We were on a family to trip to Disneyland this past weekend and my kids wanted to go on the Indiana Jones ride. We really don’t like long lines so we kept checking our Disney app to see if the current wait for the ride was less than ninety minutes. After checking several times an hour for most of the day, we suddenly saw the wait drop to 30 minutes. We ran over and were able to take advantage of the shorter line. It turned out that they had shut the ride down and we happened to check just as they reopened it. Had we not checked during that brief window of opportunity, we might have missed the short line. Wouldn’t it have been so much better if we simply could have asked the app to notify us immediately if the wait for Indiana Jones dropped below an hour?
Typically, the APIs we use are “pull” APIs in which we call an API and ask for some data. For example, we might call an API to get inventory availability from our supplier or a rate code from our freight partners. Or we just check to see if the data we need is available. That method works great for data that is relatively static or that changes on a fixed schedule. But it doesn’t work so well if we are trying to get real-time updates regarding data that is constantly changing or changing on an irregular schedule. Using standard API calls, we would need to constantly poll the API to see if the data had changed or to get the latest version of the data. It would be like my kids constantly checking their app to see what the wait time for the ride was.
Webhooks are designed to eliminate the need for polling by proactively notifying interested parties when an event occurs. They are a little like DB2 trigger programs – when the data changes, a program is executed. In the case of webhooks, the system sends out an HTTP(S) call (generally an HTTP POST) to a defined URL with a message containing the pertinent data. Webhooks can be used to notify your customer that their order has shipped or that the item they have been waiting for is available or to let you know that a payment has been received. Part of the core API strategy for many leading companies today is to improve customer experience by offering their customers and partners webhook support.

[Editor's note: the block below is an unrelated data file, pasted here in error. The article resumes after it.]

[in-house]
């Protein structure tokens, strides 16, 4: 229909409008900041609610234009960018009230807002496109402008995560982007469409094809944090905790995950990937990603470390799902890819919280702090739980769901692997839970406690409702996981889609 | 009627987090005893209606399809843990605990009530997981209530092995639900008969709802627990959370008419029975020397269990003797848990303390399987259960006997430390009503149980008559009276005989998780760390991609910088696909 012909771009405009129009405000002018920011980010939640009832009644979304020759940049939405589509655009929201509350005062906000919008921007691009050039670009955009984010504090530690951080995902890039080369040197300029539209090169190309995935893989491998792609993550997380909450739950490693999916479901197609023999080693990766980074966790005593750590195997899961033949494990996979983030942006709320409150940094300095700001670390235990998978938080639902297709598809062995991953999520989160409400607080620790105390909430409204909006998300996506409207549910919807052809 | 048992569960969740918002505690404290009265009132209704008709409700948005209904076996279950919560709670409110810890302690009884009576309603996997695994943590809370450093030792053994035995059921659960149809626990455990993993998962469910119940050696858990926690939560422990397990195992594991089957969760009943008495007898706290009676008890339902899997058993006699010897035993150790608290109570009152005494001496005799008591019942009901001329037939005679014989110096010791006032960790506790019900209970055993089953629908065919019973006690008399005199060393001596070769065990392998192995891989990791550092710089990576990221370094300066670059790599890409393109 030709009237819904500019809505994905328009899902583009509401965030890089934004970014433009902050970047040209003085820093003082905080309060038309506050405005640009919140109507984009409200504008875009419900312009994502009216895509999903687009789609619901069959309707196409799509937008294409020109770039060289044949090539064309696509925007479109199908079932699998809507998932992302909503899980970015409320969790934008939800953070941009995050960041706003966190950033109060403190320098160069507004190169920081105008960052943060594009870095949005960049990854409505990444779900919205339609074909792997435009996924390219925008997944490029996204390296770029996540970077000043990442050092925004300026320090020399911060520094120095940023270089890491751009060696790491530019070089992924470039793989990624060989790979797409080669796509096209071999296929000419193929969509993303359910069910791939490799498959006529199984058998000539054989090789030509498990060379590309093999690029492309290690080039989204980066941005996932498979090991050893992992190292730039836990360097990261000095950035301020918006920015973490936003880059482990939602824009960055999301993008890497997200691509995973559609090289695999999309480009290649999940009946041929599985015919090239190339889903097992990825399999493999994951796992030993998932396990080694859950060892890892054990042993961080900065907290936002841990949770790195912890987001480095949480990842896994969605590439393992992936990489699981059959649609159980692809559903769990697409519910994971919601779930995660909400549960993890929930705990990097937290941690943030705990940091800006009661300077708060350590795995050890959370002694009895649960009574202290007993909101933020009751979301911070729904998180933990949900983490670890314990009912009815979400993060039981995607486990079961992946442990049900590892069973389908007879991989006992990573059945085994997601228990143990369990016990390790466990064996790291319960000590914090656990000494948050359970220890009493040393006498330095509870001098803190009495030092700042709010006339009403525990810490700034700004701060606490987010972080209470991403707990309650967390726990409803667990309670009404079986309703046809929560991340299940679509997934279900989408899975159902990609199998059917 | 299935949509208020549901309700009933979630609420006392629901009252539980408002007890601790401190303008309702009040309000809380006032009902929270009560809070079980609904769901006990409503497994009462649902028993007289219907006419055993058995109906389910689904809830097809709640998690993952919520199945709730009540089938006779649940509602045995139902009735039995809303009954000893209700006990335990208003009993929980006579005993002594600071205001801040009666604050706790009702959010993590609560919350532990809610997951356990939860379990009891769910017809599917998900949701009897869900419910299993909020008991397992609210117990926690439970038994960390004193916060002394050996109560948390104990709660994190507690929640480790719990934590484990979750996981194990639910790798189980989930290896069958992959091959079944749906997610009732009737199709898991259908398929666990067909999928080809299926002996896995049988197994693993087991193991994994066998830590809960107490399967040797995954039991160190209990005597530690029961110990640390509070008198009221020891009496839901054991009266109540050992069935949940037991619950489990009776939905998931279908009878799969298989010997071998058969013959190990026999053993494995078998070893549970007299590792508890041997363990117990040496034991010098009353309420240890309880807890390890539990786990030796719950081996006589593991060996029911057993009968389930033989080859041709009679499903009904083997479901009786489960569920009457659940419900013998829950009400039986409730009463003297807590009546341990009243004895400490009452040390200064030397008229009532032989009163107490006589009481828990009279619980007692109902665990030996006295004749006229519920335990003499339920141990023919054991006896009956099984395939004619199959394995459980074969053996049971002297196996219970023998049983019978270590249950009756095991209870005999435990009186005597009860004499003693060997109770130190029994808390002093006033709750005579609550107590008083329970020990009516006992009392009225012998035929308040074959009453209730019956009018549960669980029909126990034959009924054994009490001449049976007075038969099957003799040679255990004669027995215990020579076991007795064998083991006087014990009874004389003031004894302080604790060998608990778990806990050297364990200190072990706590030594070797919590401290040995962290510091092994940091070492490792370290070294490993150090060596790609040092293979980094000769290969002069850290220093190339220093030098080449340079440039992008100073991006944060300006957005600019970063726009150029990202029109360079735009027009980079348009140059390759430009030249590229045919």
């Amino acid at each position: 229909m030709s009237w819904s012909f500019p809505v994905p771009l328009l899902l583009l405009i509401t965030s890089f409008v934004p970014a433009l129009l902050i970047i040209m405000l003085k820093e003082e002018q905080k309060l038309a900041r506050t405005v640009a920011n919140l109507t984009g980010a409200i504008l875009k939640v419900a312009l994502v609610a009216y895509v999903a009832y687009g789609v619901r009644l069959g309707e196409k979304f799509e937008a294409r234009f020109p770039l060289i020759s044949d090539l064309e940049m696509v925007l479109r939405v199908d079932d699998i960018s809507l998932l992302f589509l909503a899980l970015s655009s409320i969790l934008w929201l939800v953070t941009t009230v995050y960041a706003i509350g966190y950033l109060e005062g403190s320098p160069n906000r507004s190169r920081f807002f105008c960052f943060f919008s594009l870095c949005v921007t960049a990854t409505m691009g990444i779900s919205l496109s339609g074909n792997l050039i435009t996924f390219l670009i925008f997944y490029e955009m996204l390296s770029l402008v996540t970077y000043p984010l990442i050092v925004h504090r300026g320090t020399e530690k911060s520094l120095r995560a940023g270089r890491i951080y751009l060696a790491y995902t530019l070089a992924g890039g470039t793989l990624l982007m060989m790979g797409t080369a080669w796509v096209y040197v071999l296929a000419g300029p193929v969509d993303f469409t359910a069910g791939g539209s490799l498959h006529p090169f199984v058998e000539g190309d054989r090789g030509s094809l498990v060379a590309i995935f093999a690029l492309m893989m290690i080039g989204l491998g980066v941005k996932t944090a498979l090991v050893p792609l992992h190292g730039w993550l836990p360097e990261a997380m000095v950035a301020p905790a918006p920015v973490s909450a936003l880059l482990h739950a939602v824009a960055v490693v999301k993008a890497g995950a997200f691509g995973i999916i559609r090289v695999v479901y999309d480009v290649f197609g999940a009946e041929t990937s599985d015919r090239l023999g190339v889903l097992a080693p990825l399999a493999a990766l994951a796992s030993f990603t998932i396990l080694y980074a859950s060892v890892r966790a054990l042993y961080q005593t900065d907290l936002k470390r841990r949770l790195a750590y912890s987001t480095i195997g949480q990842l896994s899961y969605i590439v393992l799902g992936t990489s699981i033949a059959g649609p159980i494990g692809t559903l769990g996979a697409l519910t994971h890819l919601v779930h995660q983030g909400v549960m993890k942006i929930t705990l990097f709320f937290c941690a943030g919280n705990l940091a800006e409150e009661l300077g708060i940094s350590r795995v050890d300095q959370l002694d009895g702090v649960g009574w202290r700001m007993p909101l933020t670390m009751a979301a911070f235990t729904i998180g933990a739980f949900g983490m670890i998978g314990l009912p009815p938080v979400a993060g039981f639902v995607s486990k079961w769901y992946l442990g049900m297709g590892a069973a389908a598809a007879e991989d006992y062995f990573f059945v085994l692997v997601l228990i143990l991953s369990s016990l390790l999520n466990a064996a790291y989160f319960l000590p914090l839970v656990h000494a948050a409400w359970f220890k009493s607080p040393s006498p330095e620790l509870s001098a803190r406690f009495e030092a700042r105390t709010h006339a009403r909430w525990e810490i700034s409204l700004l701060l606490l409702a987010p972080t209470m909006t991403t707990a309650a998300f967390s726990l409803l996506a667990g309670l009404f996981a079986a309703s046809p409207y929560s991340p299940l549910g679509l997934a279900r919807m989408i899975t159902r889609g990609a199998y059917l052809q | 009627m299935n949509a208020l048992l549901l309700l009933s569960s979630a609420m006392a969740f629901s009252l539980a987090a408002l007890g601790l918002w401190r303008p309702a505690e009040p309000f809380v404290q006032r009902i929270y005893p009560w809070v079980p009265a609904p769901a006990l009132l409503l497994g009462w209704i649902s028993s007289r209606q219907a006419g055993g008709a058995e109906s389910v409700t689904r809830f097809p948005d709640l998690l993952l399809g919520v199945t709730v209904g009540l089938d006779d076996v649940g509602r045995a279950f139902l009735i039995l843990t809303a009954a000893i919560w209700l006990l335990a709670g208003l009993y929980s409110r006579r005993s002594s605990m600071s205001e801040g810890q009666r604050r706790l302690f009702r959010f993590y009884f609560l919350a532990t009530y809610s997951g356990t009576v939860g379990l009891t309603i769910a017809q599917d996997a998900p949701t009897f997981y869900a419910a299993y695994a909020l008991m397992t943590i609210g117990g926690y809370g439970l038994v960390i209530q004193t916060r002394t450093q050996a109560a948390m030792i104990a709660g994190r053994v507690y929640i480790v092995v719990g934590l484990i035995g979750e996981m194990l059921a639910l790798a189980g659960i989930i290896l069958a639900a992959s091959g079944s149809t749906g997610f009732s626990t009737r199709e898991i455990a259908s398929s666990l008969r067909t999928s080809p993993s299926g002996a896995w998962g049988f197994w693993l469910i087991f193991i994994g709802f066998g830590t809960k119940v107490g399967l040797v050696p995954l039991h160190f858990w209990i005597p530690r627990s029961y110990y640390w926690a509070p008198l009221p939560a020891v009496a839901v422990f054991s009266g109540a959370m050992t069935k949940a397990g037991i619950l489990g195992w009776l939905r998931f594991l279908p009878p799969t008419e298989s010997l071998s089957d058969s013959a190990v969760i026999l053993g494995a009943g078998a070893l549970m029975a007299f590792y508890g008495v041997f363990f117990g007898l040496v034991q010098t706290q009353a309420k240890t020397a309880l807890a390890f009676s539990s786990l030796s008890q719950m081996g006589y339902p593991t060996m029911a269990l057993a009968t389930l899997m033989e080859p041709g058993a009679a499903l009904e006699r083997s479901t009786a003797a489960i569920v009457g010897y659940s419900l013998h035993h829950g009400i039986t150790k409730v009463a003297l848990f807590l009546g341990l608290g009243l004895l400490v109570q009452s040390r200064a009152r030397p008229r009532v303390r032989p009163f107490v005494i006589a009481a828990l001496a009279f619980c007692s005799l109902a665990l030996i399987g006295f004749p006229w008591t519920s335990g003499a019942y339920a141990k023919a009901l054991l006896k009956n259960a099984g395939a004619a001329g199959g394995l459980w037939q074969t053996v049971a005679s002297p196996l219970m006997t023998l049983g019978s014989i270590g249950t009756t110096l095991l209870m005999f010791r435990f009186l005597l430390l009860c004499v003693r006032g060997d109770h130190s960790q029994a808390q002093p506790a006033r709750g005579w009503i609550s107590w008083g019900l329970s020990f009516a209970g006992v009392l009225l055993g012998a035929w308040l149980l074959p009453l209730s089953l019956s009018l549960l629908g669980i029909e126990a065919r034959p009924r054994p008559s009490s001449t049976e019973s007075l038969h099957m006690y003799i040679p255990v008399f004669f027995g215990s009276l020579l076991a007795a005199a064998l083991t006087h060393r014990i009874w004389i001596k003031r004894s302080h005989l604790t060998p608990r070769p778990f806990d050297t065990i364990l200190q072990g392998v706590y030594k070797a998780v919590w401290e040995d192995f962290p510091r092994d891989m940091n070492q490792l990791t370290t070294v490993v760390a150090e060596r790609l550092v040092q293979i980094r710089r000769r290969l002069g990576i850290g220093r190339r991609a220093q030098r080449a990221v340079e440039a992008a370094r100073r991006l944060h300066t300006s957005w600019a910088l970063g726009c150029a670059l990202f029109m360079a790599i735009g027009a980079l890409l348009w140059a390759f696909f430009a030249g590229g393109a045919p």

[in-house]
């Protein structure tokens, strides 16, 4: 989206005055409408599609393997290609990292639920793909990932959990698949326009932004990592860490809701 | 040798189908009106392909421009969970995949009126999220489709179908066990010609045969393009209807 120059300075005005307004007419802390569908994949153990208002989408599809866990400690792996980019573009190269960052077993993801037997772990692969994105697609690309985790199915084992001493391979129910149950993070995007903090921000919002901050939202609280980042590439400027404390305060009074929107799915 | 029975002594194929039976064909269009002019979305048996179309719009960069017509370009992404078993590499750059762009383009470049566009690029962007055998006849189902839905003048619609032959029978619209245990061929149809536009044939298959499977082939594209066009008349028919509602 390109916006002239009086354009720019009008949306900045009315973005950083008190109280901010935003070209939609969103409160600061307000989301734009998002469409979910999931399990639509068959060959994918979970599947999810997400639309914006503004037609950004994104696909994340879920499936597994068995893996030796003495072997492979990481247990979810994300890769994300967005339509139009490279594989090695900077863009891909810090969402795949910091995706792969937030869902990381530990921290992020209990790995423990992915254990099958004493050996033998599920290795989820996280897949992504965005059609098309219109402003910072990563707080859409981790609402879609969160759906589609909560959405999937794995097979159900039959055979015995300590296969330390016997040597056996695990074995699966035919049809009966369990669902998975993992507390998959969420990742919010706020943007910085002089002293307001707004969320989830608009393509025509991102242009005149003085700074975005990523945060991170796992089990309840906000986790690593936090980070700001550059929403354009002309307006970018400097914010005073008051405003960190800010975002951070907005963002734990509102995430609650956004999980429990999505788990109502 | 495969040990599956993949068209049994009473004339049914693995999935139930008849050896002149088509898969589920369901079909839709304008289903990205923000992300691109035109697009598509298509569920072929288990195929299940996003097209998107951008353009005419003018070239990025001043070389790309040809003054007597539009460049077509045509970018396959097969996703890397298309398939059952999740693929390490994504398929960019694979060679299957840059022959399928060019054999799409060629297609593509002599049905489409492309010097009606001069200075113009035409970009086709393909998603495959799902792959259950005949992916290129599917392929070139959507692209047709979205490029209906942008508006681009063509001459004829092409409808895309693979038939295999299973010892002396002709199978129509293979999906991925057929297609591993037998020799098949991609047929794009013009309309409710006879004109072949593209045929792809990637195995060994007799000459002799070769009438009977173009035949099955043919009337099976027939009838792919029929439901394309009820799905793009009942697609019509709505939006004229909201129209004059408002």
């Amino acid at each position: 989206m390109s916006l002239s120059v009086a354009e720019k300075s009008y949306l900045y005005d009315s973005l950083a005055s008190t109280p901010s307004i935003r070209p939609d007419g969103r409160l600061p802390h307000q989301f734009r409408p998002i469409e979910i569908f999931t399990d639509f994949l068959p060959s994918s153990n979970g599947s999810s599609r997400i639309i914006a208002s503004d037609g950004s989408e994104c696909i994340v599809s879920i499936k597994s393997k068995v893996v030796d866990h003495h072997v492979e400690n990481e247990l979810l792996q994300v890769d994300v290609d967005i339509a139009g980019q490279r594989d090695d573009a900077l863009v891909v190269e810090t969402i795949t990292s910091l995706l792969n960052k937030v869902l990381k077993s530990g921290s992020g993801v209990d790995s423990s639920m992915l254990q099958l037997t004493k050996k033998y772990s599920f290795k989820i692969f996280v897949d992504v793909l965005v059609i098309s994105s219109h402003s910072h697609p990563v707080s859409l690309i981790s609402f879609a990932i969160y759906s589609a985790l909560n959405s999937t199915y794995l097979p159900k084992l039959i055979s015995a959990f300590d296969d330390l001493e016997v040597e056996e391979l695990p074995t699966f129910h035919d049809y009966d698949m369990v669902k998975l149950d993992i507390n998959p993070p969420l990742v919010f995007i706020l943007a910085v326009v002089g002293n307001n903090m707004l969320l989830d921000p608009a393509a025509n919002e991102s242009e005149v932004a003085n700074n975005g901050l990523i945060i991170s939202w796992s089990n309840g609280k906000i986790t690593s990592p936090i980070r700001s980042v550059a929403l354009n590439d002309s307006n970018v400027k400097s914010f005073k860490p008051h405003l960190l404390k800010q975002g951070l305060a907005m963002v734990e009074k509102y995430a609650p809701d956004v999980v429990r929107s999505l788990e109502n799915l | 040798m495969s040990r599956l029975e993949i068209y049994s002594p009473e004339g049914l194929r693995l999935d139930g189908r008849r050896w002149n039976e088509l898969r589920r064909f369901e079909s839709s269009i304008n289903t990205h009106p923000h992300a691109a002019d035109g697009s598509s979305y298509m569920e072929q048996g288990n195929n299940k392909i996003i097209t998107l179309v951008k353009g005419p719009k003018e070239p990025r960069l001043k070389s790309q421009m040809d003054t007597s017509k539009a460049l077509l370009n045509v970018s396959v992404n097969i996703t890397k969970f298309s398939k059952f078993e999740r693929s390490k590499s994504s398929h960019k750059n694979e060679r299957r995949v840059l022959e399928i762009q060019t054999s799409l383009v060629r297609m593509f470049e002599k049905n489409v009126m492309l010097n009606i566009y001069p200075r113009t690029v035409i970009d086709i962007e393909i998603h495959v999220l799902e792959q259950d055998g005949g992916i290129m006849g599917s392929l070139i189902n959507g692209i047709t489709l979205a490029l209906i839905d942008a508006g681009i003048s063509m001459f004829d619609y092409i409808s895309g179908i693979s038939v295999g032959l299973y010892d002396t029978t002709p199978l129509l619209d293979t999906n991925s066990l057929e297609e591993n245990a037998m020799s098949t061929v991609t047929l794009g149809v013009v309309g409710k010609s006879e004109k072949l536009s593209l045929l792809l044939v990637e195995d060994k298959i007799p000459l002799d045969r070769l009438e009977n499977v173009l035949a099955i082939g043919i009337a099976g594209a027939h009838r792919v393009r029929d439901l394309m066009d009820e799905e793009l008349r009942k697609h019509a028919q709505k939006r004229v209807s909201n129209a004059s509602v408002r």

Below is an example of how GitHub uses webhooks to allow developers to sign up for notifications when changes are made to their code repositories.
GitHub users can sign up for notifications using GitHub’s webhooks.
- This is the URL to which the notification will be sent
- This identifies what kind of message will be sent (eg. JSON, urlencoded data, XML, etc.)
- The secret allows us to secure the webhook so that the receiver can ensure that they are getting the message from a known, trusted source
- GitHub allows users to select what events will trigger the sending of the message
In the example above, you can see how GitHub allows you to provide a “secret” to be included in the message being sent. This is critically important to protect the security of your system. When you add a webhook, you are opening a door to your system and asking for data. You need to ensure that whoever is sending data through that door is someone you know and trust.
Webhooks are another way IBM i users can take advantage of APIs to dramatically improve the experience customers have in working with their business. The great thing is that they are relatively easy to set up and use. On the Eradani website, we have a demo showing how to use Twilio to send out proactive text messages to customers in response to events. This is only one example of the many cool things you can do with webhooks.
If you would like to learn more about using webhooks securely with your IBM I, visit our website at www.eradani.com or contact us at email@example.com.